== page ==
One of Germany's most notorious Holocaust deniers, once loyal to leftist terrorist group RAF, has left the country despite having another jail term to serve. Horst Mahler says he wants to become an asylum seeker.
Horst Mahler's checkered career has taken another sharp turn. The 81-year-old neo-Nazi and Holocaust-denier has declared that he is on the run from the judiciary and is now thought to have fled the country.
In a video released on YouTube (and since removed) by the far-right affiliated network "Nordland TV," the lawyer said he would not be following an order to serve his latest prison sentence, and would instead "ask for asylum in a sovereign state that is ready to accept people."
He called the charges against him "political persecution without legal basis," and accused Munich's state prosecutor Manfred Nötzel of attempting to murder him in prison. An associate of Mahler's told public broadcaster ARD that he was no longer in the country.
Mahler, one of Germany's most prominent Reichsbürger (or "Reich citizens," a loose movement that refuses to recognize the legitimacy of the modern Federal Republic) was sentenced to 10 years in prison in 2009 for repeated incitement to racial hatred and Holocaust denial.
He was released in August 2015 due to ill health (the lower part of his left leg was amputated as a result of an infection), but his sentence was extended for more offences committed while in prison. Further investigations are also pending - not least over the publication of an anti-Semitic book in the past few years. The Munich prosecutors' office refused to comment on the video, which was apparently recorded on April 9, on the grounds that the investigations against Mahler are still ongoing.
A repeat offender
"For a long time, Mahler was the most famous Reichsbürger in Germany," said Jan Rathje, a political scientist who specializes in tracking the far-right scene.
Mahler has persistently and publicly denied the Holocaust happened, which is a criminal offense in Germany that leads to long prison sentences for repeat offenders. Mahler is certainly unrepentant, having spent his 18 months of freedom frequently speaking at neo-Nazi rallies - in January, he appeared at an event in Ludwigshafen to deliver an address denying both the existence of gas chambers and the systematic murder of Jews during World War II.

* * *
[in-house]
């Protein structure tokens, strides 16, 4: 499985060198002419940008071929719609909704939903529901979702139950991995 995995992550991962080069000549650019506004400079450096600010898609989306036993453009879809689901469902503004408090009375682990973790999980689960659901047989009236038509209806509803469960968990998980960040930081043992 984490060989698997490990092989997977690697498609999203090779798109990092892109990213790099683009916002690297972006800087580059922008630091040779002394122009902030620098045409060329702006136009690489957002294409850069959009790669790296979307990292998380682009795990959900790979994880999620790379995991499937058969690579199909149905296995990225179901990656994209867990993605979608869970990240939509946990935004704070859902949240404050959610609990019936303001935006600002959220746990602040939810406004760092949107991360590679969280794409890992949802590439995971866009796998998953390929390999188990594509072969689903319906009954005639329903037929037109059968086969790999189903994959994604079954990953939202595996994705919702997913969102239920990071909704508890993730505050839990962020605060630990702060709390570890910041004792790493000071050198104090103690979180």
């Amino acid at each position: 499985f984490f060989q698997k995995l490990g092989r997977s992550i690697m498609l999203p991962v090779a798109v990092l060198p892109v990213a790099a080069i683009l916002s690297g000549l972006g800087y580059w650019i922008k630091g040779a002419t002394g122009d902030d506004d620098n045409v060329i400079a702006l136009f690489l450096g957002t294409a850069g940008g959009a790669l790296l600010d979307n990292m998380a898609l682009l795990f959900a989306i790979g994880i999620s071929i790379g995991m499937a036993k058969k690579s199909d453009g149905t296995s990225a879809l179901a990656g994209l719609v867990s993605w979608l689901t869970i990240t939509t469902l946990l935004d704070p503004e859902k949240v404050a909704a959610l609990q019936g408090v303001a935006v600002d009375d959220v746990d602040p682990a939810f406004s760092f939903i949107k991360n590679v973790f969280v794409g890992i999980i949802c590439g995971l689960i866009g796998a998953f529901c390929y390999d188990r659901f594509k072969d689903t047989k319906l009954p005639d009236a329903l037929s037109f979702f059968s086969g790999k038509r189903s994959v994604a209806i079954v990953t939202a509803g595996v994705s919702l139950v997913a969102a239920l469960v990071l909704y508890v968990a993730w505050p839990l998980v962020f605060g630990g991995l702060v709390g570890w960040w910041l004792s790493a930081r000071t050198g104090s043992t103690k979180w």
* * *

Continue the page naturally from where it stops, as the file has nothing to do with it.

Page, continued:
But Mahler's case is also unusual, since his political career began on the political far left in 1960s West Germany. As a lawyer, he represented many prominent leftist figures during the political unrest in the late 1960s and early 1970s, including Andreas Baader and Gudrun Ensslin, who later became terrorists in the group that Mahler helped to found: the Red Army Faction (RAF).
Mahler took part in some of the RAF's criminal actions, including kidnappings and bank robberies, for which he was served most of the 1970s in prison. It was then that he read the works of 18th century philosopher Georg Wilhelm Friedrich Hegel, whose dialectic worldview is said to have influenced him since.
But, as Rathje pointed out, the path from violent extremism on the far-left to the far-right has been trodden by other prominent extremists, and in Mahler's case was marked by his anti-Semitism.
"Already in the RAF there were anti-Semitic connotations," Rathje told DW. "Mahler simply followed this path consistently and ended up on the far-right, as he was convinced there was an ultimate antithesis between the Germans and the Jews - on an ideological level he sees Germany as distinct from Judaism."
By the late 1990s, Mahler had become prominent in the far-right scene, and joined the far-right nationalist National Democratic Party (NPD) in 2000. In a press statement released at the time, Mahler described the German constitution, or Basic Law, as a "provisional document for the transitional time before the re-establishment of the legal capacity of the German Reich."
He represented the NPD in court when the government attempted to have it banned for being anti-constitutional in the early 2000s, but his fundamental opposition to the German state also led him to drop out of the NPD in 2003, on the grounds that its aim was to enter parliament, which meant that "like the parliamentary system itself," as he said, "it was doomed to destruction."
"He was always very active in various groups that denied the Holocaust," said Rathje. "I don't think he represents an actual danger, but he does consistently preach anti-Semitism in Germany. In the way he is always trying to make an issue of this, by bringing up his supposed evidence against the Holocaust, he thinks he can have some kind of cultural influence in the public discourse."